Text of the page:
Chad Allen's brief manifesto gets to the heart of two questions: What is your art? And how will you make it part of your life?

Chad Allen’s brief manifesto gets to the heart of two questions: What is your art? And how will you make it part of your life? (chadrallen.com)

My husband loves to build things, fix things, solve problems . . . . He was born to be an engineer. Even after his regular work hours, he always has some scheme or other going for home improvement, and is never happier than when he’s in the muck of creating something cool.

I’m thinking of this right now because I’m in the “muck” of the final revisions for a book. I am reminded that, in writing as well as in home improvement, things always look worse before they look better. I’m also thinking that such creative outlets are as necessary as oxygen. So I continue to work to make my forthcoming book better.

I recently read Chad Allen’s excellent short book Do Your Art: A Manifesto on Rejecting Apathy to Bring Your Best to the World (which, BTW, is just 99 cents for the Kindle version and $3.99 for a pamphlet-like paperback). If you’re an accountant whose passion is painting, or an editor whose passion is writing, or even a teacher whose passion is teaching (go figure!), this book is a jump-start on the creative process. Allen says that so many people dream big dreams but have no idea how to make those dreams part of their daily lives, step by baby step. So he helps readers identify their particular creative zeal and then follow that path, deal with setbacks, establish goals, and generally turn their imagined ideals into something concrete.

For inspiration I have been working on my book in the living room just so I can see my husband’s latest project. I was there for all the steps, and helped with some of them (I am a whiz-bang painter); but this was Phil’s baby from start to finish. Here’s how it went:

He started with a vision that he could expand the width of the framing to accommodate a floor-to-ceiling bookshelf. The trickiest part, the thing he had never attempted before, was that this required demolishing this 1920s crown molding at the end of the room.

He started with a vision that he could expand the depth of the framing to accommodate a floor-to-ceiling bookshelf. The trickiest part, the thing he had never attempted before, was that this required demolishing the 1920s crown molding at that end of the room. I was a bit apprehensive . . . . (Author photo)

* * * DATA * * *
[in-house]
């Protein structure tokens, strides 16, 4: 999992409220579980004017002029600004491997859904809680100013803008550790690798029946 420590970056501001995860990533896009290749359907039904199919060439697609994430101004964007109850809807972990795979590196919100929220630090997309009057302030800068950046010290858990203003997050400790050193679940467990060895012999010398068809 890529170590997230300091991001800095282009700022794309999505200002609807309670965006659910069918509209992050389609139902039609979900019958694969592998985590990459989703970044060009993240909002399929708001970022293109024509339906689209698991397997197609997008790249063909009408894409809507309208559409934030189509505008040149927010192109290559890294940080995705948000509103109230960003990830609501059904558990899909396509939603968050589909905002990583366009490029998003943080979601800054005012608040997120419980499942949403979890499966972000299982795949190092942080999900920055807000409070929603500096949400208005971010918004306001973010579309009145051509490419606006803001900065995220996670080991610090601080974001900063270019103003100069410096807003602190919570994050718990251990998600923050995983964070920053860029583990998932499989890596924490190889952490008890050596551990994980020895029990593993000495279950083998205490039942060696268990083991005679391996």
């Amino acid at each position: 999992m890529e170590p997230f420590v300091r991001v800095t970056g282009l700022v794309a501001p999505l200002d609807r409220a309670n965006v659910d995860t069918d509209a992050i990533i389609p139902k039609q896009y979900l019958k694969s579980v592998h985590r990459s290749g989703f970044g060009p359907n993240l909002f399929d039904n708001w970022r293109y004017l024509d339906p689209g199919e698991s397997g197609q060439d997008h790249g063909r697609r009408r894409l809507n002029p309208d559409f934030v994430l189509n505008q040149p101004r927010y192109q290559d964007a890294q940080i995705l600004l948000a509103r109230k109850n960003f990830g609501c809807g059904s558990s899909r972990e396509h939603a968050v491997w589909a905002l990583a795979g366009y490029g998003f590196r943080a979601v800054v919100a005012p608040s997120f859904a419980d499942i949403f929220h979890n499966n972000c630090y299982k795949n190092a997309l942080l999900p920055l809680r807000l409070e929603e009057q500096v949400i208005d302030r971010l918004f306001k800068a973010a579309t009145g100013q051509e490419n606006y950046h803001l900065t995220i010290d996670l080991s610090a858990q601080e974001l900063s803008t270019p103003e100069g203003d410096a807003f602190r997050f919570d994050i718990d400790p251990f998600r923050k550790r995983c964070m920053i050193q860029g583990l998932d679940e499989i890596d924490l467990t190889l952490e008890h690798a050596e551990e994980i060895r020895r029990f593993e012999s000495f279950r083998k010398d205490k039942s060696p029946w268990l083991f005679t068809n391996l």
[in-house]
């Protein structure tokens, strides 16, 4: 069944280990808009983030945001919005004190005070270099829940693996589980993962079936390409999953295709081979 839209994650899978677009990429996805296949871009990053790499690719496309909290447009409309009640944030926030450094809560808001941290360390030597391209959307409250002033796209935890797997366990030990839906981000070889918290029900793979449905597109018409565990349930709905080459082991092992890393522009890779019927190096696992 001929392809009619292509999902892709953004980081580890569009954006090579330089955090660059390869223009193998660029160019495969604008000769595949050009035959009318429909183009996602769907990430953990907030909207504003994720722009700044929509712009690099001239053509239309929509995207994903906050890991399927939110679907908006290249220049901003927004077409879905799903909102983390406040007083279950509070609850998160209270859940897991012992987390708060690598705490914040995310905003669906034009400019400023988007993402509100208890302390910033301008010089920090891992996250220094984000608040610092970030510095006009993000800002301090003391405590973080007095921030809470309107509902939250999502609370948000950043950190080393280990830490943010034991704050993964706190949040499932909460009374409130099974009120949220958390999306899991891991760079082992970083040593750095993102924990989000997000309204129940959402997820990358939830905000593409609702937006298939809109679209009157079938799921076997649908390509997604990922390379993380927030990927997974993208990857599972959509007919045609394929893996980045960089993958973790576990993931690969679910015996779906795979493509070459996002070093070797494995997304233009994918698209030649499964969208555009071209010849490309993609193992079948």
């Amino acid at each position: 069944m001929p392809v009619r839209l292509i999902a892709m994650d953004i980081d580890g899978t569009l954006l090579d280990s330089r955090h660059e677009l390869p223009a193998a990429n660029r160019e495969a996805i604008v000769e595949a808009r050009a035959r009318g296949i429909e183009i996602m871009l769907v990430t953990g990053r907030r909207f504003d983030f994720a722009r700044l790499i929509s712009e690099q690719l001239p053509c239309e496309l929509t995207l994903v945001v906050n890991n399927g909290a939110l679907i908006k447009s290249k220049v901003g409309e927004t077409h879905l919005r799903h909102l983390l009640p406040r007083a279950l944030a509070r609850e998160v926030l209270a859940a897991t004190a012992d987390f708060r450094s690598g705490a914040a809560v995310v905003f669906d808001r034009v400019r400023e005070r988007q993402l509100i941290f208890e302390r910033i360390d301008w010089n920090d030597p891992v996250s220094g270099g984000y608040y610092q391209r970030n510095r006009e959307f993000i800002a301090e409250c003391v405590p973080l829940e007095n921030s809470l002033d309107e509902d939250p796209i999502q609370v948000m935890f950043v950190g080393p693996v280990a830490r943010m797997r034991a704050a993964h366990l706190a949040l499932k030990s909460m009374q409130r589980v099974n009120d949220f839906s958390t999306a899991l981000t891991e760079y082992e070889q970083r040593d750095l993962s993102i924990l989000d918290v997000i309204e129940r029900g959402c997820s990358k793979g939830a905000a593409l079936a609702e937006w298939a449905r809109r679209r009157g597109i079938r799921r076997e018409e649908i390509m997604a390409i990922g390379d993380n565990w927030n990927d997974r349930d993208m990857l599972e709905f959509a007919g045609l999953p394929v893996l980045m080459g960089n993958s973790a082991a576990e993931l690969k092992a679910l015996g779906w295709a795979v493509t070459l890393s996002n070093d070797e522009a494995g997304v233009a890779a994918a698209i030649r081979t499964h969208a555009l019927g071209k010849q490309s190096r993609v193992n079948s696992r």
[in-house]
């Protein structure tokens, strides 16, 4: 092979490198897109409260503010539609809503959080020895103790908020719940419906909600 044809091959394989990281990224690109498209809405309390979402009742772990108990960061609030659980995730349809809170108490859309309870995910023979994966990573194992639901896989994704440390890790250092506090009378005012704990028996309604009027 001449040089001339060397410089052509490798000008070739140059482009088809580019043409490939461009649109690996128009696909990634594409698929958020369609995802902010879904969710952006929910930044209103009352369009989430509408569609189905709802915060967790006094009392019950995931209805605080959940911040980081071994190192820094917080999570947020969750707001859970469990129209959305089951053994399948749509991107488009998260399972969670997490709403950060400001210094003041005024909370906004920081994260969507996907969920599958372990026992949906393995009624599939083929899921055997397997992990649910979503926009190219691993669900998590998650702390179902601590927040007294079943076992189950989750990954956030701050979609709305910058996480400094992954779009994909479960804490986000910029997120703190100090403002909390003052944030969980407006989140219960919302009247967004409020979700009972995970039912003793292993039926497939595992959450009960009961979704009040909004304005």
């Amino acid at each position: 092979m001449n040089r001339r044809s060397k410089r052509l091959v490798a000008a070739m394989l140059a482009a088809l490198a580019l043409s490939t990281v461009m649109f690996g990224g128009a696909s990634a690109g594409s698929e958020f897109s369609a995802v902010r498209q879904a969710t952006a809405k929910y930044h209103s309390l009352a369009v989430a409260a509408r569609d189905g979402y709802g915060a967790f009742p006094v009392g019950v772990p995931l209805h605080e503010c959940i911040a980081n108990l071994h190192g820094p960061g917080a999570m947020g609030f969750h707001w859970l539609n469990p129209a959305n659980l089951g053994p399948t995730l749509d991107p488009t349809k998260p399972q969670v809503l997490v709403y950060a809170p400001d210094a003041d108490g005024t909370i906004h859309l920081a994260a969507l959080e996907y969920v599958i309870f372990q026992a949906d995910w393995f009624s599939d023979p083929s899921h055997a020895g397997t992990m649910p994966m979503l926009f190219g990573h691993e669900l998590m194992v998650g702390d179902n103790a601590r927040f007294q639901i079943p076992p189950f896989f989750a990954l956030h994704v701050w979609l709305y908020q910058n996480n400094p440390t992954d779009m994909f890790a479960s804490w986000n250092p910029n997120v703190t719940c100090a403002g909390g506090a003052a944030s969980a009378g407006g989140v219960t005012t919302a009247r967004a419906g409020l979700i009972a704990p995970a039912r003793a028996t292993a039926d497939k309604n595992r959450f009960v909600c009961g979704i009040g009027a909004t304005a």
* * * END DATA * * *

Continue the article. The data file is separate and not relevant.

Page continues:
Building the shelves was pretty straightforward (well, at least for him). But as you can see, the early stage of replacing the crown molding looked just terrible. He had to plaster in the structure before doing any fine-tuning.

As you can see, the early stage of replacing the crown molding looked just terrible. He had to plaster in the structure before doing any fine-tuning. (Author photo)

 

But look how the molding turned out! To do this, he had to exactly replicate the existing molding from the other walls on a sort of cardboard template that he used as a tool to mold the new material. I think that it looks like it is original to the house.

But look how the molding turned out! To achieve this, he had to exactly replicate the existing molding from the other walls on a sort of cardboard template that he used as a tool to mold the new material. I think that the new molding looks like it is original to the house. (Author photo)

And this is how it looks now, almost entirely populated with books.

And this is how it looks now, almost entirely populated with books. Soon we will be needing more shelves . . . . (Author photo)

And there it is, from start to finish. It took about eight weeks of work, sporadically. But he’s not done making things. Now he is talking about a built-in entertainment center for a flat-screen TV. (It is dawning on me that this is how guys guarantee they get a certain size of TV.)

What’s your creative passion? And how might you take a step this weekend toward living it out?

3 Comments

  1. Jana,

    Thanks so much for the recommendation and for inspiring me with this story of your husband’s project. That’s a beautiful built-in bookcase!

    And I pray you have as much success as you work on your book. If past is prologue, I can’t wait.

    Sincerely,
    Chad

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